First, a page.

How long is too long?

Try not to go beyond 5 or 6 words, and you should be fine.

While making the filename relatively short, you may be tempted to use abbreviations. Be aware that Google bots don’t recognize the shortened forms of words or phrases well unless they are hugely popular and widely used such as USA or BMW. Just keep this in mind.

seo services support

5. Space Words with Hyphens

This one is very important. If you need to use more than one word to name a file, use hyphens instead of spaces.

Why hyphens, not underscore “_”?

Simply because search engines don’t read this character as we do, they see it differently.

So, when you use the underscore in bridal-shower-gift.jpg, Googlebot will see something like bridalxshowerxgift.jpg, which it’s pretty confusing even for humans. Going for other separators than hyphens, you also miss a chance to get the keywords recognized and indexed correctly.

The last thing to mention, even though Googlebots are said to have the ability to divide a string of letters into separate words, they may fail to do this correctly. Just look at the following examples – which one is easier for you to read:

strawhat.jpg vs straw-hat.jpg, or

boysexploringwoods.jpg vs boys-exploring-woods.jpg

That’s why throwing hyphens makes the filename more legible so that neither crawlers nor viewers are left confused.

6. Make Alt Text SEO-Friendly

Just like you do this while coming up with a file name while creating an alt attribute for an image, do your best to be descriptive, yet short – try not to go beyond 125 characters.

Naturally, don’t hesitate to add some focus keywords to increase your chances of being displayed in Image Search whenever somebody looks for your products or service.

Do this reasonably, though. If you use the same keyword for all your alt descriptions, Google may consider your website spammy.

Just infuse the alt description with short but information-rich content that is helpful both for the viewers and crawlers.

7. Don’t Use Complex Strings

You’ve just learned that a complex string of characters used as a filename doesn’t help crawlers understand what a picture is about. Now you need to realize that – just like crawlers – a regular internet user is rather suspicious of long and weird-looking file names and URLs.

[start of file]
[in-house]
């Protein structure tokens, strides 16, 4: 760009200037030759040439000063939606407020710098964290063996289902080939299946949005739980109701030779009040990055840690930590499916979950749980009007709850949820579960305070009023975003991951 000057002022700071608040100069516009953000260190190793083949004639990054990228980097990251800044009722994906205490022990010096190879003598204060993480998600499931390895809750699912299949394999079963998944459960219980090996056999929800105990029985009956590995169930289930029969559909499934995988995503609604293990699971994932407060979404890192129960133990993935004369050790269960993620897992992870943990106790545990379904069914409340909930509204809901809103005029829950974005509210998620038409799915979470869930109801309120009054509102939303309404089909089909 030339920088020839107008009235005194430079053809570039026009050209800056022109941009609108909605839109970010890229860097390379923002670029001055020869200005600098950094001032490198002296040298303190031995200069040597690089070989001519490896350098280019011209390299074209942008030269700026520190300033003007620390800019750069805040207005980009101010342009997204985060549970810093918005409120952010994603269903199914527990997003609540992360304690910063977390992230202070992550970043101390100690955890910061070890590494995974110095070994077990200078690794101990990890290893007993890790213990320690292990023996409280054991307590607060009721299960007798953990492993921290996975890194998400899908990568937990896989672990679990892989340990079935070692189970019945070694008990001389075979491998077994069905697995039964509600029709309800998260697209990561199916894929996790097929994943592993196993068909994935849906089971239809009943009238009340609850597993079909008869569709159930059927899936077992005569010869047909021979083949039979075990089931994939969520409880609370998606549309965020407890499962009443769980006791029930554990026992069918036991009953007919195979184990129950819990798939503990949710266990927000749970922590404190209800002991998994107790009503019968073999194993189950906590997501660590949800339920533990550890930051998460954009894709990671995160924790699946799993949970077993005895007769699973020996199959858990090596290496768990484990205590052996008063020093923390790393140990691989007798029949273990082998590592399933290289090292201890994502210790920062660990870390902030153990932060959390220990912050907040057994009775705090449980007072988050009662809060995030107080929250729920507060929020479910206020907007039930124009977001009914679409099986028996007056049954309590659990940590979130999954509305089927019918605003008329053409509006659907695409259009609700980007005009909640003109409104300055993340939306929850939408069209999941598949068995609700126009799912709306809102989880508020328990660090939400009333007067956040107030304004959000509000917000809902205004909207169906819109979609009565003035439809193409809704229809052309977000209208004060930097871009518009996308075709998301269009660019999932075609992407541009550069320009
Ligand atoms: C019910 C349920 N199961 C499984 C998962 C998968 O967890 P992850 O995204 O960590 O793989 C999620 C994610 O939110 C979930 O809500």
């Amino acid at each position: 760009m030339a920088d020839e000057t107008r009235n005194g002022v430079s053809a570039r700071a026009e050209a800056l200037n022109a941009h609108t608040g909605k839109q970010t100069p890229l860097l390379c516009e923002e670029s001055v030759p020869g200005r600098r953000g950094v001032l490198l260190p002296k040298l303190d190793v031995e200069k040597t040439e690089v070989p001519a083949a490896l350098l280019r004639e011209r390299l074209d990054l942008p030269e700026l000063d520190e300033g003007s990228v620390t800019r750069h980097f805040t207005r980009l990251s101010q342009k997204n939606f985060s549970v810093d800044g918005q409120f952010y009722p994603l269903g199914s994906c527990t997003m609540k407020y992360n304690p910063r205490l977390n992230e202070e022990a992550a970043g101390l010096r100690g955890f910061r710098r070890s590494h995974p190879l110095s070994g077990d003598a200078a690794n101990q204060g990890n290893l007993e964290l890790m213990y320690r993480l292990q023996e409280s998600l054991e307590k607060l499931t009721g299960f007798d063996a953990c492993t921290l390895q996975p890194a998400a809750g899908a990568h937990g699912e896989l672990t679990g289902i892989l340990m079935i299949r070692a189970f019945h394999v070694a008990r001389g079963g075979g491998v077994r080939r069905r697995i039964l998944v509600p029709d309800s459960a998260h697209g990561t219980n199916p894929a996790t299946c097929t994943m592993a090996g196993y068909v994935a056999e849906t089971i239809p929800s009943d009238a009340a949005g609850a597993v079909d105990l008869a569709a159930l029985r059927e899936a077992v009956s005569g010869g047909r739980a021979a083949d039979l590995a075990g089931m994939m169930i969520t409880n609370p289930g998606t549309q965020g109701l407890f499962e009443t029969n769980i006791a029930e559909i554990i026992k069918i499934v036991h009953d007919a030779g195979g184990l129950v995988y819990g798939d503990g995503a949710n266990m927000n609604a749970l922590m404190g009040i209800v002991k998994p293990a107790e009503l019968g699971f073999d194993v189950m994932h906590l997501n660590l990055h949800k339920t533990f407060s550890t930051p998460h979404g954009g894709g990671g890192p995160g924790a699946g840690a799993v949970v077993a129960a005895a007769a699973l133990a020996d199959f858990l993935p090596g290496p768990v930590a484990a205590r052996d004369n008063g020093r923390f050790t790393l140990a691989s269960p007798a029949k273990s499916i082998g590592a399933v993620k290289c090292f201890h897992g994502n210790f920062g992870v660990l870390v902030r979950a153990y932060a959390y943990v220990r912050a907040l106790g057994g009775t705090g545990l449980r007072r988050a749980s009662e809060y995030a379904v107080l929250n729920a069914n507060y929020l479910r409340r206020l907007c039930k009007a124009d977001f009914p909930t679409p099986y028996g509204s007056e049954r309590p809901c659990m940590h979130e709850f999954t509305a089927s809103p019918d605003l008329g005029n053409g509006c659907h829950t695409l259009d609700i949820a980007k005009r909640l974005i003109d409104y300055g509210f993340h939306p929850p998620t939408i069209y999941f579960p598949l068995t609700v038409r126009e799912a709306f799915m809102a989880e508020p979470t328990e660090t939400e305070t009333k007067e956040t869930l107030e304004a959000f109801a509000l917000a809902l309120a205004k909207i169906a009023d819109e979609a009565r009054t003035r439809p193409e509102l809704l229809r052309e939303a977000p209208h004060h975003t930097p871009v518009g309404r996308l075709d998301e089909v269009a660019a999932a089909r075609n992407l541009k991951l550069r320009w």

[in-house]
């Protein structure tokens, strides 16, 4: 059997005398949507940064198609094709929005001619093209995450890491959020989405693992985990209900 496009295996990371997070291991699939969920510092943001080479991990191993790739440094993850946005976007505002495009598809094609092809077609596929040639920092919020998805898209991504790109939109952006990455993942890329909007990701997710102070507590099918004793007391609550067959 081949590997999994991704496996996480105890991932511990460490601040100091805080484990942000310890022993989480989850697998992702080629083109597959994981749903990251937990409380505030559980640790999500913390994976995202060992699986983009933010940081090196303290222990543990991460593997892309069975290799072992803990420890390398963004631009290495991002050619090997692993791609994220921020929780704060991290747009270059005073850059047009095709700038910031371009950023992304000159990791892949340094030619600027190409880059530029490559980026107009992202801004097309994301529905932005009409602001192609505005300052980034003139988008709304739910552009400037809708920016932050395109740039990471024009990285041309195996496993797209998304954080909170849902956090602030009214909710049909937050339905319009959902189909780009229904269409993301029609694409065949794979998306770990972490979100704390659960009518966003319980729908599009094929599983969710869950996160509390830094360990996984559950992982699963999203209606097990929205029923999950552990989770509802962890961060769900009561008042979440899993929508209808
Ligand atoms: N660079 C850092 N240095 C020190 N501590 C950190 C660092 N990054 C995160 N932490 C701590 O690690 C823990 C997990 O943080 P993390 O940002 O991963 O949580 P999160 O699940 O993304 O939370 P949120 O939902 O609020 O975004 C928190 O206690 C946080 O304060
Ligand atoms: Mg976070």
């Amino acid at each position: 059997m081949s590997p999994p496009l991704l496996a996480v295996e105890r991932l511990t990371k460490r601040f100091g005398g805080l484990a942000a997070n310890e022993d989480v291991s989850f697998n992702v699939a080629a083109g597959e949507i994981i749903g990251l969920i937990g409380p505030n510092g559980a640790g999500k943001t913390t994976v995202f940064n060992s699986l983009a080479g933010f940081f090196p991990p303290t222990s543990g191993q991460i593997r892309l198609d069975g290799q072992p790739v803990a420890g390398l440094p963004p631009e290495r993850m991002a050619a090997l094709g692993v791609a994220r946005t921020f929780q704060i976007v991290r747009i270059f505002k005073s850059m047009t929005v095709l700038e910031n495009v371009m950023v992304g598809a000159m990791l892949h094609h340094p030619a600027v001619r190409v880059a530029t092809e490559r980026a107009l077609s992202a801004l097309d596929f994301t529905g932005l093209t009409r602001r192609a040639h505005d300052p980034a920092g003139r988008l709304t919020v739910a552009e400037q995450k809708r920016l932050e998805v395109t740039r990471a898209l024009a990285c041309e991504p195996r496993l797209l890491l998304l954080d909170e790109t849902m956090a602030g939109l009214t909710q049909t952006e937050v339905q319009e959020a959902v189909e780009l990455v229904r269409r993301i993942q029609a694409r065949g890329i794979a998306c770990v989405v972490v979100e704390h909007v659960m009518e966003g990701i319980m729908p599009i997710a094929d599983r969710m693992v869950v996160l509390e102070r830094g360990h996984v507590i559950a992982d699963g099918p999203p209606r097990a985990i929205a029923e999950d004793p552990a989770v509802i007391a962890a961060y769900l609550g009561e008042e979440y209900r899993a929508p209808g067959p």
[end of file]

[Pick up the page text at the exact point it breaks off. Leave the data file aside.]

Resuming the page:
They’d rather click on a picture that comes with a legit name than on an image titled somewhat like 91P-2i9gCTkt8JDdCjNw.jpg. Such a filename looks spammy and appears untrustworthy.

A low-resolution image scares your prospects. They don’t trust complex filenames that carry no meaning either.

Also, it’s advised to use lowercase letters in naming files for SEO.

8. Don’t Copy Image Names

What should you do if you have an ecommerce store, and want to publish 10 pictures of the same pair of shoes? Can you use the same names for all the shots?

Better if you don’t do this unless you want to risk duplicate content.

Think of this as an opportunity to use more variations of a keyword you want to rank for. However, if you run out of ideas, just include numbers.

Here’s an example of how you can do this:

best way to name images for seo
Source: Nike
  • zoomx-zegama-mens-trail-running-shoes-1.jpg
  • zoomx-zegama-mens-trail-running-shoes-2.jpg
  • zoomx-zegama-mens-trail-running-shoes-3.jpg
  • zoomx-zegama-mens-trail-running-shoes-4.jpg

SEO-Friendly Image File Name – The Takeaway

Since images have the power of drawing more traffic to your website, it would be unwise not to use this power to your advantage. Keyword-rich image names improve SEO – this helps crawlers understand what topic is covered on your website.

If Google comprehends and indexes the images published on your pages effortlessly, it becomes easier for you to win the top spot in the search results. Therefore, use filenames that are descriptive but short. This way you don’t make crawlers and users confused, reducing the risk of getting your search engine rank lowered.

Now, you know that image name matters as much as its size and resolution do. A website with unoptimized images won’t make a good impression on Google robots.

Therefore, before uploading new pictures, illustrations, or any type of graphics to your website, rename the file appropriately, bearing in mind the above tips. Simply, create your image SEO with those 8 pieces of advice.

Finally, if you need a helping hand with your image SEO, or just would like to use a fresh pair of eyes to check if your graphics – and web design in general – look nice and neat, simply get in touch with us. Our team will be more than happy to give you tips and help you get higher ranks.

This is an update of an article published in 2021. 

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Author
Copywriter - Gosia

Copywriter

A translator and copywriter that has been working in e-commerce for over 7 years. As a trained English teacher, she knows tricks to transform difficult topics into easily understandable articles. In her free time, she reads everything that is related to Scandinavia, looks for murals while riding on her bike, and from time to time shoots wedding/sports reportages.
Comments (1)
  1. Thank you for posting. Refreshing to read this, and well prepared. I try to name my files for SEO without being spammy. If it describes the image, I’ll do it. I hope it pays off because it does take extra time to do.